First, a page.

Alf's Imperial Army, victorious again!
An alternative look at the New Zealand election, with writing from the 3news.co.nz team.
By Dan Satherley
Yesterday we began a look at New Zealand's stranger political offerings, which included flying gurus, TV comedians and unambitious Nazis. This is part 2 of that list. Click here for part 1.
THE PEOPLE'S CHOICE PARTY
The People's Choice Party began in 1997 after Doug Wilson walked from New Plymouth to Wellington, trying to collect enough signatures to force the Governor-General to call a snap election.
Officially registered in 1999, the party contested the general election in November, coming second-to-last with 387 votes nationwide (about a quarter what the party proposing "yogic flyers" got).
Realising elections weren't their forte, PCP decided instead to just tell followers which major party they should vote for, ironically assuming they could make the people's choice for them. In 1999 they backed Labour, in 2002 they backed New Zealand First, in 2005 it was the Greens and in 2008, National, which just goes to show the people don't know what the hell they really want.
In 2009 they made an unexpected comeback to contest the Mt Albert by-election, though it's hard to call candidate Rusty Kane's five votes much of a comeback.
The People's Choice Party has never won any seats in Parliament, and it would seem only five people really care if they still exist or not.
IMPERIAL BRITISH CONSERVATIVE PARTY
New Zealand's only political party to be led by a real-life wizard (the Fellowship of the Ring doesn't count), the Imperial British Conservative Party was founded in 1974 by the Wizard of New Zealand.
The idea behind the party was that imperialism was a force for good in the world – especially British imperialism.
"Anyone who has studied history without wearing anti-British blinkers will realise that the peoples in Asia, Africa, India and Australasia were fortunate that they were colonised by the British rather than the Germans, French, Belgians, Russians or Japanese," said the Wizard.
In a memoir/manifesto published in 1998, the English-born Ian Brackenbury Channell says New Zealand, and Maori in particular, would benefit from the return of the landed gentry.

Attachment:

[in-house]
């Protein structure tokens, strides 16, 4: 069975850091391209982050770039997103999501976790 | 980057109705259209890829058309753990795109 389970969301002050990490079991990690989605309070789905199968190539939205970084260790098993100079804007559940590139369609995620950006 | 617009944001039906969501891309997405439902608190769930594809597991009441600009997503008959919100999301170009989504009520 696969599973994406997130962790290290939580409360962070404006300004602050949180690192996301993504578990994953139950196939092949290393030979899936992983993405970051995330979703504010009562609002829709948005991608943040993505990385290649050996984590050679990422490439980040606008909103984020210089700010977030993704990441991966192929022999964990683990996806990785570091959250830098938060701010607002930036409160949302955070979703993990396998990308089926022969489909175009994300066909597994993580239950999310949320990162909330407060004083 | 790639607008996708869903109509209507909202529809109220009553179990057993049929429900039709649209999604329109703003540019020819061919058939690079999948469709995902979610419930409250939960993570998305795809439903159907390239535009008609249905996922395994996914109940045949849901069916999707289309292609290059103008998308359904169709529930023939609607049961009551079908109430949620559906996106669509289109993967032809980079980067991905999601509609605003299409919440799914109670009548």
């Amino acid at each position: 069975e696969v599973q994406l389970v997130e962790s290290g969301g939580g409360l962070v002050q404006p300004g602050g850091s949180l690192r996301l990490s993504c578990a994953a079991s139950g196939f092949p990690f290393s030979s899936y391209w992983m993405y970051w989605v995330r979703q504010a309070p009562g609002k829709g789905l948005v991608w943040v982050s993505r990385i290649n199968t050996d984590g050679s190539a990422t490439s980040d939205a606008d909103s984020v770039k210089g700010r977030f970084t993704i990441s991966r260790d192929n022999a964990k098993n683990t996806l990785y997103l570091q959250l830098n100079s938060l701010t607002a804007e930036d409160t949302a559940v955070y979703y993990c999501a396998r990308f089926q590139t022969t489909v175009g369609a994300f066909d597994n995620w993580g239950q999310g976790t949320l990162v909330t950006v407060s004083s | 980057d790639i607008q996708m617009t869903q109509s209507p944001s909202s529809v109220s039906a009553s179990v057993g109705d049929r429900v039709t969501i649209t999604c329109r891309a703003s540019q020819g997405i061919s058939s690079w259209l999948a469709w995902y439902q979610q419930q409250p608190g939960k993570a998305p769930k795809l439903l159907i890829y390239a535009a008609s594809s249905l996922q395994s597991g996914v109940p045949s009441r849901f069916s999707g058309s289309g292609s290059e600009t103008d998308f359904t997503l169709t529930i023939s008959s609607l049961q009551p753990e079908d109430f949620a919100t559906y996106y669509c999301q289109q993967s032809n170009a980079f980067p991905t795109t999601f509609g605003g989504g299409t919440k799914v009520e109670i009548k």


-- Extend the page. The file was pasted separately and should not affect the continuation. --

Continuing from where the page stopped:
"In New Zealand, until they became 'Americanised' and began slavishly copying the life style of the wretched blacks in the urban ghettos, Maori had more trust in the fairness of the Crown than in the New Zealand Parliament," said the Wizard. "The predominant role model for the youth sub-culture has become the Black American ghetto dweller – inarticulate, illiterate, resentful, promiscuous and addicted to drugs, sex and rock and roll."
In 2009 he received the Queen's Service Medal, despite New Zealand's continued decline, including "…obsession with sporting achievements in place of intellectual and spiritual achievements, and the placing of absurd emphasis on such things as Pavlova cakes (also claimed by Australia), Vegemite (a variation of the English Marmite), gumboots ( invented by the Duke of Wellington) and the Buzzy Bee (recently revealed as an American invention) ."
Despite being one of the only Kiwi political parties to be backed with its own military – Alf's Imperial Army – the Imperial British Conservative Party has never won any seats in Parliament, and the Wizard cast his last spell earlier this year, abandoning his beloved Christchurch after the February earthquake.
THE NEW MUNSTER PARTY
Is a political party still a party if it refuses to take part in elections? Yes, according to South Island separatists The New Munster Party.
Founded in 2010, its goal is for the South Island to secede from the North, creating a new Irish-inspired country called 'New Munster', a name some used in the 19th Century instead of its official name, Middle Island (just to confuse things).
(On a side note, Golden Bay in the north of the South Island used to be called Murderer's Bay, before being renamed Blind Bay, then, because neither of those were terrifying enough, Massacre Bay.)
The New Munster Party – which would make a great band name – would make the South Island (now called New Munster again) a republic based on direct democracy – in other words, a tyranny of the majority.
They'd also adopt a position of "armed neutrality" which sounds like an oxymoron until you realise it basically means every time there's a war, you just do what Switzerland and Sweden do, which is nothing.
But being pacifist, as well as refusing to compete any democratic elections, isn't exactly a recipe for success.
Their predecessors The South Island Party struggled to get the 500 members needed for registration with the Electoral Commission. Another group, The NZ South Island Party (I'm beginning to understand why the new crew went with 'New Munster') took part in the 1999 election, winning 2622 votes nationwide. But unbelievably, they failed to stand a candidate in their likely future capital, Christchurch.
The South Island independence movement is hardly new though – in 1865, Auckland backed a proposal from Otago to split the country in two that was voted down by the rest of the country, who probably wished it was Auckland they were cutting adrift instead.